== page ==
Welcome to Comics Wire, SYFY WIRE's weekly comics column that gets at the pulse of what's going on in comics right now. We've got what you need to know about huge crossovers, real-life issues facing the industry, cool first looks, the week's hot new comics, and everything in between.
We have, at last, arrived at San Diego Comic-Con week, and as with seemingly everything else that's happened over the past few months, it's far from a normal one. For the first time in its decades-long history, the biggest pop culture convention in the United States is shifting to a virtual format due to the COVID-19 pandemic. The potentially good news is that this unexpected format change democratizes SDCC in a way that's never happened before.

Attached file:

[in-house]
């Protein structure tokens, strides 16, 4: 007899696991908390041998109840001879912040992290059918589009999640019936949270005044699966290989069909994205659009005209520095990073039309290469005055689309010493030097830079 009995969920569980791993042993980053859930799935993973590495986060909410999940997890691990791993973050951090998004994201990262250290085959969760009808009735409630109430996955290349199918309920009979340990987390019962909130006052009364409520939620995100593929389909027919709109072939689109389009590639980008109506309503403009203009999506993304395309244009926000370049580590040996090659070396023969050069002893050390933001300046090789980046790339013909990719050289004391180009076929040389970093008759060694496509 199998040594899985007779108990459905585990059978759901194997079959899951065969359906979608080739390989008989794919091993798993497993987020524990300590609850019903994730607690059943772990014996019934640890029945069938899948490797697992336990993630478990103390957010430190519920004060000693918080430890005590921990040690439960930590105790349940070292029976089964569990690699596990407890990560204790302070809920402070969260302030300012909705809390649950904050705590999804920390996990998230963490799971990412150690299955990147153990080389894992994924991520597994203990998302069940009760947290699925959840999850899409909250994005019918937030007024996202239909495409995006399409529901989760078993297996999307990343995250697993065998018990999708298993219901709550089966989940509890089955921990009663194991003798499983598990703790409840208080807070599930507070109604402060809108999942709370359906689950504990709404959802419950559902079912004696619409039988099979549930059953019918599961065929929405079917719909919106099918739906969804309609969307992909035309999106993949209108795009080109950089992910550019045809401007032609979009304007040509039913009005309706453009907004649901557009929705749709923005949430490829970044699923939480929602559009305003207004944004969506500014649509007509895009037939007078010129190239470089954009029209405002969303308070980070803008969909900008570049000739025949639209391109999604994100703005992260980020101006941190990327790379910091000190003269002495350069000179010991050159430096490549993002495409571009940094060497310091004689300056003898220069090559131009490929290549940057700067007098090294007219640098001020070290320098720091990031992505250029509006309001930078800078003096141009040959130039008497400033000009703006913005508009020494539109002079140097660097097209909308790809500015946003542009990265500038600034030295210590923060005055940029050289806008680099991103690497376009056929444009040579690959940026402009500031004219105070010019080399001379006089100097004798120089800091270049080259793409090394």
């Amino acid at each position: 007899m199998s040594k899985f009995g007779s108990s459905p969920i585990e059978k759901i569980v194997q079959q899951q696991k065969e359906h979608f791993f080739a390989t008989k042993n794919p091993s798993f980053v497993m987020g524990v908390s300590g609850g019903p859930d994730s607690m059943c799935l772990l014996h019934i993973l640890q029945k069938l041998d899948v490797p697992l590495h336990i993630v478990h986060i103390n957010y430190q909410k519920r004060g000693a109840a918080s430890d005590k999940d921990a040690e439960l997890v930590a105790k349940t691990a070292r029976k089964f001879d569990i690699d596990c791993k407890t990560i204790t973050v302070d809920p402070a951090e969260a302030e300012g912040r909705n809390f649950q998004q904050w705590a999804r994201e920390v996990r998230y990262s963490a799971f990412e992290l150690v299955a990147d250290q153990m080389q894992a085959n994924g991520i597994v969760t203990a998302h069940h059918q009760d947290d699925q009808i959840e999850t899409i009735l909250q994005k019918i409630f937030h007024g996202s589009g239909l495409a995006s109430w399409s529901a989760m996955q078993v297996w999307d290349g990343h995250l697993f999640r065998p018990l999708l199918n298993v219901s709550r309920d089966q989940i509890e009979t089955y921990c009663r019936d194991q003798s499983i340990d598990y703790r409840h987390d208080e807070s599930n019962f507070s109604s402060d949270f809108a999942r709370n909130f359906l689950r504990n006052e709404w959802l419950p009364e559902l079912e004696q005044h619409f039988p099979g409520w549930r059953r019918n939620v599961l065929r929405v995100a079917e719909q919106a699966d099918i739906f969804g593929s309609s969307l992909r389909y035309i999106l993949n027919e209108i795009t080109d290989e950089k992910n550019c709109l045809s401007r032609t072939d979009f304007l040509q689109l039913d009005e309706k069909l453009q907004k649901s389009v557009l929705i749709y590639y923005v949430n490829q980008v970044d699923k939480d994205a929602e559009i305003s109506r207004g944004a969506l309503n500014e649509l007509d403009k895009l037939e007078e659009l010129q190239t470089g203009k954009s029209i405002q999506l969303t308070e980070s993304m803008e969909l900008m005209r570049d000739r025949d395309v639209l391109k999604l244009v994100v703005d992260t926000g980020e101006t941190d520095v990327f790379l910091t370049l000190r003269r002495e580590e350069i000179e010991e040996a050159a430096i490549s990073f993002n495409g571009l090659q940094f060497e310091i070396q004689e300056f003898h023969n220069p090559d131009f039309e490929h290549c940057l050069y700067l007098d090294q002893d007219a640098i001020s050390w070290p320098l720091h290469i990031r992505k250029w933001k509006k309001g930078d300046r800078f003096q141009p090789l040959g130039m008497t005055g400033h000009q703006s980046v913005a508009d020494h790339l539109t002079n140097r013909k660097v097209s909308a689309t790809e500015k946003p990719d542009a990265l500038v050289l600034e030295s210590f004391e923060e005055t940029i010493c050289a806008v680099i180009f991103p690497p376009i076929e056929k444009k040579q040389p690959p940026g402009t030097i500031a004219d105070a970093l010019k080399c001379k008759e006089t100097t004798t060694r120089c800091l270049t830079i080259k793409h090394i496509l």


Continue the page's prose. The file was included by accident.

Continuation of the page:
Anyone can tune into any panel they want this weekend and watch their favorite creators from their very own homes, and that's fantastic for those of us who've had a hard time making it to the convention floor for whatever reason in years past. Unfortunately, of course, that sense of accessibility also brings with it a trade-off, namely that many creators who use events like SDCC for a large chunk of their income each year now find themselves in uncharted territory.
I've preached about this before, and you probably already know it, but a great many creators, small presses, and other vendors rely on the convention circuit each year, to sell their wares and grow their audience and make connections they might not otherwise make. For some creators, selling books and sketches in-person by tabling at a con is the financial difference-maker in any given year, and while there are plenty of ways to sell your stuff online, it's not always the same as setting up a table and catching someone's eye in an exhibit hall.